Skip to Content

Low-carbon hydrogen: A path to a greener future

With the global imperative towards sustainability driving organisations to explore sustainable energy solutions, the Capgemini Research Institute has been exploring possible routes to accelerating decarbonisation.

The most prominent hydrogen production methods continue to rely on fossil fuels. To solve this problem, the world is currently exploring “low-carbon hydrogen” (such as green hydrogen or pink hydrogen), which has only marginal carbon emissions in the production process and is emerging as a promising tool for emissions reduction and sustainable development.

Recognising the potential for low-carbon hydrogen to contribute to a sustainable future, we examine the topic in depth in our newest Capgemini Research Institute report, Low-carbon hydrogen: A path to a greener future. We answer the question of “what is green hydrogen?”, assess the current state of it, and look at how organisations can capitalise on the opportunities that it creates. To this end, we surveyed over 800 global executives from the energy and utilities (E&U) sector as well as end-user sectors and conducted 20 in-depth interviews with stakeholders across a variety of organisations.  

Our findings indicate that with government support, declining renewable energy costs, rapid technological advances, and a growing focus on decarbonisation and sustainability, the demand for low-carbon hydrogen will increase manifold in the coming years. E&U organisations expect low-carbon hydrogen to meet up to 18% of energy demand by 2050. Investment in the area is already taking off and is set to increase significantly – 64% of E&U organisations in our survey plan to invest in low-carbon hydrogen initiatives by 2030, and 9 in 10 plan to do so by 2050.

Nevertheless, there are several obstacles that low-carbon hydrogen will have to overcome to fulfil organisations’ hopes. A big challenge is cost, with low-carbon hydrogen still being 2–3 times more expensive to produce than carbon-based hydrogen. Moreover, the high costs of storage, transportation, as well as energy losses across the value chain all contribute to an increased total cost of operations. Finally, there are also engineering and skill shortage challenges that organisations must contend with.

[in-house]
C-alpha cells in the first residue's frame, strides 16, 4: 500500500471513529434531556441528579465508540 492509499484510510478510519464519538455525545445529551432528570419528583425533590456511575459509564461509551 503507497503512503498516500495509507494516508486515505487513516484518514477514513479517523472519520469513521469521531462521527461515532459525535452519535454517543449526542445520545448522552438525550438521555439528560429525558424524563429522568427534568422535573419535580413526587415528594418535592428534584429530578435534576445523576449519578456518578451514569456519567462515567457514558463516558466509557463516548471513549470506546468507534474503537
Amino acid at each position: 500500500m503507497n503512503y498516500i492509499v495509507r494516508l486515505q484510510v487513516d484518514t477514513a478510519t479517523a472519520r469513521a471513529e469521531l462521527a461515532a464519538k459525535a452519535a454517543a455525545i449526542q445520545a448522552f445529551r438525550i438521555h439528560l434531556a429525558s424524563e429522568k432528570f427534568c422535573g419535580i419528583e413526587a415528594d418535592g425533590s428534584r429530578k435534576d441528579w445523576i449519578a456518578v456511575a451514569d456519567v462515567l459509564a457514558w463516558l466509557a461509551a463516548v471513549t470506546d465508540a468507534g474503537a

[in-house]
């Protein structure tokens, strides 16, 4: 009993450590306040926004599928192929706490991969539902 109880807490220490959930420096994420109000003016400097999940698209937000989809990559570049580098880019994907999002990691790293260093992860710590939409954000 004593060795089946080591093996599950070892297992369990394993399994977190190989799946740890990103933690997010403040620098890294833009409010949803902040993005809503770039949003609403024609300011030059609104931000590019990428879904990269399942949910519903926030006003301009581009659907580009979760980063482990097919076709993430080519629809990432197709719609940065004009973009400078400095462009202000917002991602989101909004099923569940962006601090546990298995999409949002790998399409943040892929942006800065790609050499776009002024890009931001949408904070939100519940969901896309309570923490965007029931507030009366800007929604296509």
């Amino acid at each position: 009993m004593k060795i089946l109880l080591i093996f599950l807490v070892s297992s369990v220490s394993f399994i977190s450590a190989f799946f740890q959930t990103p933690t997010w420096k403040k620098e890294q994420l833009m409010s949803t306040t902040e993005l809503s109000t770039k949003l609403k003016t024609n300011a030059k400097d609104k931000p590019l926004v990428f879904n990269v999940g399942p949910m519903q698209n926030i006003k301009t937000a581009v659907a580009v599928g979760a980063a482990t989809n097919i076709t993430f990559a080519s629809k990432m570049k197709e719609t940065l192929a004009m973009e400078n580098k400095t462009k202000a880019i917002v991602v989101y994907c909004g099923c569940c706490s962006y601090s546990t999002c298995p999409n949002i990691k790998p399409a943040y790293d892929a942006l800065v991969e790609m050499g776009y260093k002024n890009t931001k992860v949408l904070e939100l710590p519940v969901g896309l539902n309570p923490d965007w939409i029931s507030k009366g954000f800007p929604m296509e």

Still, it is evident that low-carbon hydrogen holds real decarbonisation potential. But in order to succeed in their initiatives, organisations will need to navigate several obstacles along the way to seize the opportunity, mitigate costs, and scale at pace. In this report, we provide insight into how E&U organisations can approach these challenges, exploring five major themes of low-carbon hydrogen and three layers that organisations will need to address in order to achieve their goals.

To learn more about low-carbon hydrogen and how organisations can capitalize on the opportunity it presents, download the report.

Meet our experts

James Forrest

Expert in Artificial Intelligence, Business Transformation, Infrastructure Transformation, IOT

Florent Andrillon

Expert in Strategy & Transformation
Florent started his career at Oil and Energy Firm before joining Capgemini Invent in 2005. He has worked in France and abroad with players in the Energy and Utilities sector: large companies, players wishing to enter this market or parapublic organizations. He has supported these organizations for 18 years with their strategic projects of energy transition, acceleration, and global transformation.

Mike Lewis

VP Global Leader Energy Transition
He is the lead of Capgemini’s Energy Transition business globally. He is responsible for our client’s success in their move to low carbon energy – both the products and services our clients bring to market, and how their own company transition to low carbon, sustainable business practices.

Peter King

Global Energy and Utilities Lead Capgemini Invent
I focus on driving transformation by working with my clients to define new ways of working, new operating models and the transformation programs that will deliver change.

Richard Biagioni

Vice President Climate, Sustainability & Ecosystems chez, Capgemini Invent

    Stay informed

    Subscribe to receive advance copies of our research